There was no individualizing the therapy to the patient. We knew from the beginning that not every patient needs monthly or even every-other-month injections to keep the disease in check, to control the signs of exudation and get the best visual outcomes over time. Early on, the as-needed or the treat-and-extend approach is really individualizing therapy for the given patient to determine exactly what their need is to keep the exudation in check. We inject these medicines monthly for the first 2, 3, 4 months. That’s what it takes, on average, to get the macula dried up or close to it. Thereafter, it’s really maintaining the macula in an optimally dry state. That lets us maintain those vision gains that we get early on. We get the vision gains early in the course—the first 2, 3, 4 monthly injections—and then we slowly spread the treatments out per patient to determine exactly what that patient’s needs are.
We find that each patient tends to have a specific disease-free interval with a given medicine. Let’s say ranibizumab in 1 patient might be given every 6 weeks, and that keeps their macula in good shape. For another patient, it could be every 10 or 12 weeks, so that range is anywhere from 4 to 12 weeks in the maintenance phase of therapy. What is the average durability? We’ve been talking about administering these drugs pretty frequently, and you mentioned the word burden. You’re right; it’s a burden to come to the office and get these injections, which are well tolerated but not pleasant. Patients get anxious, and they certainly welcome the notion of coming as infrequently as possible to keep their vision good. So we try to do that. As I tell patients, I’ll try to get your best vision results with the least amount of treatments. But we’re still going to be relatively frequent with the office visits and treatment. What’s the average durability, efficacy, and safety of our drugs?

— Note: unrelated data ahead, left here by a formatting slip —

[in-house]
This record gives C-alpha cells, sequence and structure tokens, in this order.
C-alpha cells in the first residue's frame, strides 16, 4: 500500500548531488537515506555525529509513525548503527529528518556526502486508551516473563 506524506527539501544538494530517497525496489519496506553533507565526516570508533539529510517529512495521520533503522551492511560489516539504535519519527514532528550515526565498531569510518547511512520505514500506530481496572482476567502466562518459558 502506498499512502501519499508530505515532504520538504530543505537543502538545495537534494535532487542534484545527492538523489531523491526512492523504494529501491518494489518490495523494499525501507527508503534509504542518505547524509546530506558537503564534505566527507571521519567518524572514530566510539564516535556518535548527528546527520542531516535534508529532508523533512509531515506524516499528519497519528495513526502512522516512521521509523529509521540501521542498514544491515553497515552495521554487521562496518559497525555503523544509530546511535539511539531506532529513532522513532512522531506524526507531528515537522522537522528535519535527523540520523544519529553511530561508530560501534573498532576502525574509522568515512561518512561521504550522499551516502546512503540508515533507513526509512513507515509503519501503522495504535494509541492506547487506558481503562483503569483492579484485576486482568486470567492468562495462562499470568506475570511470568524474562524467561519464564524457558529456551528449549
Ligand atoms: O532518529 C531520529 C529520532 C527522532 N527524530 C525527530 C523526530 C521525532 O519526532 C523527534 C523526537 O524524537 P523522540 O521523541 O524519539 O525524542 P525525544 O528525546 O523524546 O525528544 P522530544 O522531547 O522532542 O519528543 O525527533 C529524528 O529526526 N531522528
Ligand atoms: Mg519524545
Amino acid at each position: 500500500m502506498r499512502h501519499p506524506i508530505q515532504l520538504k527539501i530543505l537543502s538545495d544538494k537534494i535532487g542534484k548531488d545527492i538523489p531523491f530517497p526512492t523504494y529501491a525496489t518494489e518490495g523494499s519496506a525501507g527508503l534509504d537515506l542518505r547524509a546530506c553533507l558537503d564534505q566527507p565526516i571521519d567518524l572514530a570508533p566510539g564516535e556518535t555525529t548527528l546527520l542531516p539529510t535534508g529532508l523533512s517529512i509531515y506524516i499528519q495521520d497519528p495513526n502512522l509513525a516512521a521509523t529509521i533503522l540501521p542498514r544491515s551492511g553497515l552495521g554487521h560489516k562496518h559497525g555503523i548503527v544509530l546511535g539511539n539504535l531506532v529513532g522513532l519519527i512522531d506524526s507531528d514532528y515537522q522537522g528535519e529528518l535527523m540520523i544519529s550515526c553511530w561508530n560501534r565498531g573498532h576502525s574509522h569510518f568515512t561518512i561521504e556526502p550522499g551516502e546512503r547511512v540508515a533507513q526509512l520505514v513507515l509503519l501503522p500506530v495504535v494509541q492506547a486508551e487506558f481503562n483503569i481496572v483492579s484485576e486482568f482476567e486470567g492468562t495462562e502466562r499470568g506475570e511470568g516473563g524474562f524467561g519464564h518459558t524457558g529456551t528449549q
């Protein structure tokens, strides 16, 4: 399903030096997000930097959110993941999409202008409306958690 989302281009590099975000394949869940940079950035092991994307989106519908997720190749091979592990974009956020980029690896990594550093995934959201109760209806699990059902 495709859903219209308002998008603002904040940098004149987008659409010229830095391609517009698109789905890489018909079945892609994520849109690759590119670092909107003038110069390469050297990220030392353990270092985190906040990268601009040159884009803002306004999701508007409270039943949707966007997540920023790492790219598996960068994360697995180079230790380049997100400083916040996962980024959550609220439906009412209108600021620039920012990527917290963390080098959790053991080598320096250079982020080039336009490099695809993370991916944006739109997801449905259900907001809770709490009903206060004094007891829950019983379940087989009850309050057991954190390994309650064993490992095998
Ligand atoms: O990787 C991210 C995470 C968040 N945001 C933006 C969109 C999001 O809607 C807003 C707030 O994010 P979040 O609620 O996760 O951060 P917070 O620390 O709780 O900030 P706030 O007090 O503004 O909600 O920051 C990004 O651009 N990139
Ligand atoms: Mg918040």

Diana Do, MD: That’s an important topic. All these drugs, although they’re very efficacious when dosed appropriately, have different durability because half-life and pharmacokinetics of drugs vary slightly. Certainly with some of the FDA-approved medicines, such as aflibercept, in those patients where I administer that medicine, I’m sometimes able to extend those patients to every 3 months between treatments after I have their disease activity under control. We know that if you treat appropriately, you can still maintain the visual acuity benefits if you’re very careful and don’t allow disease to recur.
This speaks to the fact that there’s still an unmet need to develop better medicines that have longer durations of VEGF suppression. The more you make the disease quiescent, the better the chance for visual acuity gain and maintenance over time. That’s why there’s an unmet need to develop medicines, to decrease the burden of frequent office visits and injections.
Carl, in clinical practice, lots of retrospective studies have shown that patients in real clinics often are undertreated. That is, the average number of injections for wet macular degeneration over the first year may be only 5. Compared with clinical trials, where many patients receive many more injections, 8 or 9 or even 12 injections a year, 5 may not be sufficient for most patients. The culprit is to avoid undertreatment, to treat appropriately, and to personalize the treatment for our patients.
Carl Regillo, MD: Thank you for watching this HCPLive® Peers & Perspectives®. If you enjoyed the content, please subscribe to our e-newsletter to receive upcoming Peers & Perspectives® and other great content right in your in-box.
Transcript Edited for Clarity